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Mar 15, 2018

Things to Think About When Filing 2017 Business Tax Returns

Sponsored Content provided by Robert Burrus - Dean , Cameron School of Business - UNC-Wilmington

This Insights article was contributed by Dr. Victoria Hansen, Associate Professor of Accounting, Cameron School of Business

While we are all excited for the new tax law changes coming in 2018, we first have to file 2017 tax returns.

As always, tax provisions have been adjusted for inflation for 2017. In addition, while most of the changes to the Internal Revenue Code (IRC) from the Tax Cuts and Jobs Act of 2017 (TCJA) are effective starting in 2018, some provisions impact 2017 returns.

Depreciation is always a big deduction for most businesses. For 2017, the immediate expensing provisions under IRC Section 179 have been adjusted for inflation. Businesses can elect to immediately expense and deduct up to $510,000 of qualified business property placed in service during the tax year.

The maximum allowable deduction of $510,000 is reduced $1 for $1 for businesses with purchases of qualified business property over $2,030,000. The $510,000 deduction is fully phased out with purchases of $2.54 million. 
Bonus depreciation is also available for 2017 tax returns, although the rules have been slightly changed from last year. For qualified property purchased before Sept. 28, 2017 the bonus depreciation rules allow for the deduction of 50 percent of the cost of qualified business property. For assets purchased after Sept. 27, 2017, the TCJA provides an increased bonus deduction of 100 percent of the cost of qualified business property.

Bonus depreciation can be taken after the Section 179 deduction is maximized. However, taxpayers can elect bonus depreciation even if they do not elect to take a Section 179 deduction. 

Qualified business property is tangible property depreciated under MACRS [Modified Accelerated Cost Recovery System] with a recovery period of 20 years or less, and computer software defined in and depreciated under IRC Section 167(f)(1).

Both new and used property qualify under Section 179. However, bonus depreciation applies only new property. Qualified business property must be placed in service before Dec. 31, 2017.

The TCJA also eliminates the deduction of some previously deductible expenses effective in 2017. Local lobbying expenses paid or incurred after Dec. 21, 2017 are no longer deductible. Local lobbying expenses include amounts paid for lobbying efforts with respect to legislation before a local government body (including Indian tribal governments).

Also, effective Dec. 21, 2017, a deduction will be generally disallowed for penalties paid to or at the direction of the government or specified nongovernmental unit with respect to a violation or potential violation of any law.

Finally, 2017 is the final year that the Section 199 manufacturers’ deduction will be available. This deduction has been repealed as part of the TCJA. The Section 199 manufacturers’ deduction allows qualifying manufactures engaged wholly or significantly in domestic production within the U.S. can qualify to reduce their tax bill.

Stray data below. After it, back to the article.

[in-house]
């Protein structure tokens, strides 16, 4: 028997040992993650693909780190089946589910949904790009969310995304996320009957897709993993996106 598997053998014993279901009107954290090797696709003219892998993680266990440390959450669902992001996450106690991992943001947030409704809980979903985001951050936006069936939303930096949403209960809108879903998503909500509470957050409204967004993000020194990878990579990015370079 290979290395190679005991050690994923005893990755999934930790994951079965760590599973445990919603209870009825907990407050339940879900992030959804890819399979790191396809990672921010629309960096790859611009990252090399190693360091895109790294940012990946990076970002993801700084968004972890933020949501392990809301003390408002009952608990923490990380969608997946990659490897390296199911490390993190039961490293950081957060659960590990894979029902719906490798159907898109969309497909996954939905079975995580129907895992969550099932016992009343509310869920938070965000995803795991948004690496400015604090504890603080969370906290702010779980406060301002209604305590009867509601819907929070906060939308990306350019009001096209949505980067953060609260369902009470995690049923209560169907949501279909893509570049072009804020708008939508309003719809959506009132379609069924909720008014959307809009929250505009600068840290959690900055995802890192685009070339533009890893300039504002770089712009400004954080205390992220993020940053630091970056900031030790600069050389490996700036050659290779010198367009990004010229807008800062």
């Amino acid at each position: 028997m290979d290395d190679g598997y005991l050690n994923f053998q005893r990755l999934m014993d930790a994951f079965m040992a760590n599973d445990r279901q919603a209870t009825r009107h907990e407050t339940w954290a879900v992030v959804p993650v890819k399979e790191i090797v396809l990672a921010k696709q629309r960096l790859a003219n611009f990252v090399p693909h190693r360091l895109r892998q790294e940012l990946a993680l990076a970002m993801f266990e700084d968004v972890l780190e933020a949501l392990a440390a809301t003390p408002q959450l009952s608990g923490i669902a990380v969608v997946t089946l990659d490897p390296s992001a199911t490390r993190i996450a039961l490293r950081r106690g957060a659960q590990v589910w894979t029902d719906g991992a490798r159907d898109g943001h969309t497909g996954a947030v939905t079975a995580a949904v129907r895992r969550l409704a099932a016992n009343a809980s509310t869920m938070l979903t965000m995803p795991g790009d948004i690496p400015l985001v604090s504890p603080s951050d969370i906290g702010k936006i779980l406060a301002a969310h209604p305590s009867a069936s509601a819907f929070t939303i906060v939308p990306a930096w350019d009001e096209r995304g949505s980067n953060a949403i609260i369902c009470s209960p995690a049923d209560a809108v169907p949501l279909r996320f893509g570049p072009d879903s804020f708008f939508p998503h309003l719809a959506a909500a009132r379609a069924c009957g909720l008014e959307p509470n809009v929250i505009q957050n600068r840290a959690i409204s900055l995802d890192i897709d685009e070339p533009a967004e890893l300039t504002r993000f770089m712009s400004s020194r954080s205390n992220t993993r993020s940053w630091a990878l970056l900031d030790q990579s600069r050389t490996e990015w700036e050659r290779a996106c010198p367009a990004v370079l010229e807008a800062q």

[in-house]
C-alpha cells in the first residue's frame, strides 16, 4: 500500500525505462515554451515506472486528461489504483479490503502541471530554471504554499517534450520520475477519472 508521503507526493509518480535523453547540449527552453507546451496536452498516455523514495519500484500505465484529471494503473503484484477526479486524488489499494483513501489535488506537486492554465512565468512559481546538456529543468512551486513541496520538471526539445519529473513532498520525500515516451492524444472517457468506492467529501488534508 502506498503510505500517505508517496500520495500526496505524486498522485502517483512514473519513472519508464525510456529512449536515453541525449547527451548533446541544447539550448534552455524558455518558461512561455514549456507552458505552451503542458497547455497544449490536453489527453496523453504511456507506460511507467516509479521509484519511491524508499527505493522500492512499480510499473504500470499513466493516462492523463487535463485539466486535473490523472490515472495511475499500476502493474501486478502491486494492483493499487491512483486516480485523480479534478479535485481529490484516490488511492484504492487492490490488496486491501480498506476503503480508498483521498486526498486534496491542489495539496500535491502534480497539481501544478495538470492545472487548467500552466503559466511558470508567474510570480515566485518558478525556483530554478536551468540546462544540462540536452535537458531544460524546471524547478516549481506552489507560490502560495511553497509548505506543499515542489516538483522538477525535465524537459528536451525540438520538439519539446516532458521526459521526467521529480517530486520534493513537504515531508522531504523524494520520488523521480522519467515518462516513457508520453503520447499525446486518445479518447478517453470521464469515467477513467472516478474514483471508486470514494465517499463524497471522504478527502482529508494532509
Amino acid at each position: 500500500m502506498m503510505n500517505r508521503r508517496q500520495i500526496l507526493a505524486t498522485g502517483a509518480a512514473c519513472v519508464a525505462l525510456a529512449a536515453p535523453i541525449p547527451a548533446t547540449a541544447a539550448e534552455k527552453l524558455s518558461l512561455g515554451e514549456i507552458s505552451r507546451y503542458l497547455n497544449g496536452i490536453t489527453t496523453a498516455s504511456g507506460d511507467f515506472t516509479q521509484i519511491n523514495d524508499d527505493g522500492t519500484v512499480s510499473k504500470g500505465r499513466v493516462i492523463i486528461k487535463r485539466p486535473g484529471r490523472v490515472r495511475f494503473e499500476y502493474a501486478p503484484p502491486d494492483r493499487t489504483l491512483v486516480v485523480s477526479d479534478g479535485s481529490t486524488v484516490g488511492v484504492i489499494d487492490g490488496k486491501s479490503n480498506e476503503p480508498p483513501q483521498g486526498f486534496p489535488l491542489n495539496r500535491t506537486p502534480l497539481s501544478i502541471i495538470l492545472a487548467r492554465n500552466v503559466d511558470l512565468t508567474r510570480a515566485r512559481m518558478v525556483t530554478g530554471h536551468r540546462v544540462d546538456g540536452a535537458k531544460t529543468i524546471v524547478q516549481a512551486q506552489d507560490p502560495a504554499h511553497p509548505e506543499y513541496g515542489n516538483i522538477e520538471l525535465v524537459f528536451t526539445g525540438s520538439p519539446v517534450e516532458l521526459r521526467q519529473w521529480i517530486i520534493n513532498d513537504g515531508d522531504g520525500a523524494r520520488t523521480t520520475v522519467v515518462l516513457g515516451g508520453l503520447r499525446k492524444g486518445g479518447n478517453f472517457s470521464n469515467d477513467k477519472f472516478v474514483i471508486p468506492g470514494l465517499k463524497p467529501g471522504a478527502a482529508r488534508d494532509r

Qualifying manufacturers include taxpayers who are engaged in:

  • The manufacture, production, growth or extraction of tangible personal property
  • The production of qualified film
  • The production of electricity, natural gas or water
  • The construction of real property
  • The provision of architecture/engineering services
The Section 199 deduction is equal to nine percent of the net income from the qualified domestic production and is limited to 50 percent of the domestic production-related wages paid by the qualifying manufacturer.

The above information relates to federal income taxes and may not be applicable for state income tax purposes. In fact, many states specifically do not follow federal tax depreciation rules. The deductions discussed above are subject to additional rules and limitations. Be sure to contact your tax professional before claiming any deductions to make sure you qualify. 

Robert T. Burrus, Jr., Ph.D., is the dean of the Cameron School of Business at the University of North Carolina Wilmington, named in June 2015. Burrus joined the UNCW faculty in 1998. Prior to his current position, Burrus was interim dean, associate dean of undergraduate studies and the chair of the department of economics and finance. Burrus earned a Ph.D. and a master’s degree in economics from the University of Virginia and a bachelor’s degree in mathematical economics from Wake Forest University. The Cameron School of Business has approximately 60 full-time faculty members and 20 administrative and staff members. The AACSB-accredited business school currently enrolls approximately 2,000 undergraduate students in three degree programs and 200 graduate students in four degree programs. The school also houses the prestigious Cameron Executive Network, a group of more than 200 retired and practicing executives that provide one-on-one mentoring for Cameron students. To learn more about the Cameron School of Business, please visit http://csb.uncw.edu/. Questions and comments can be sent to [email protected].  

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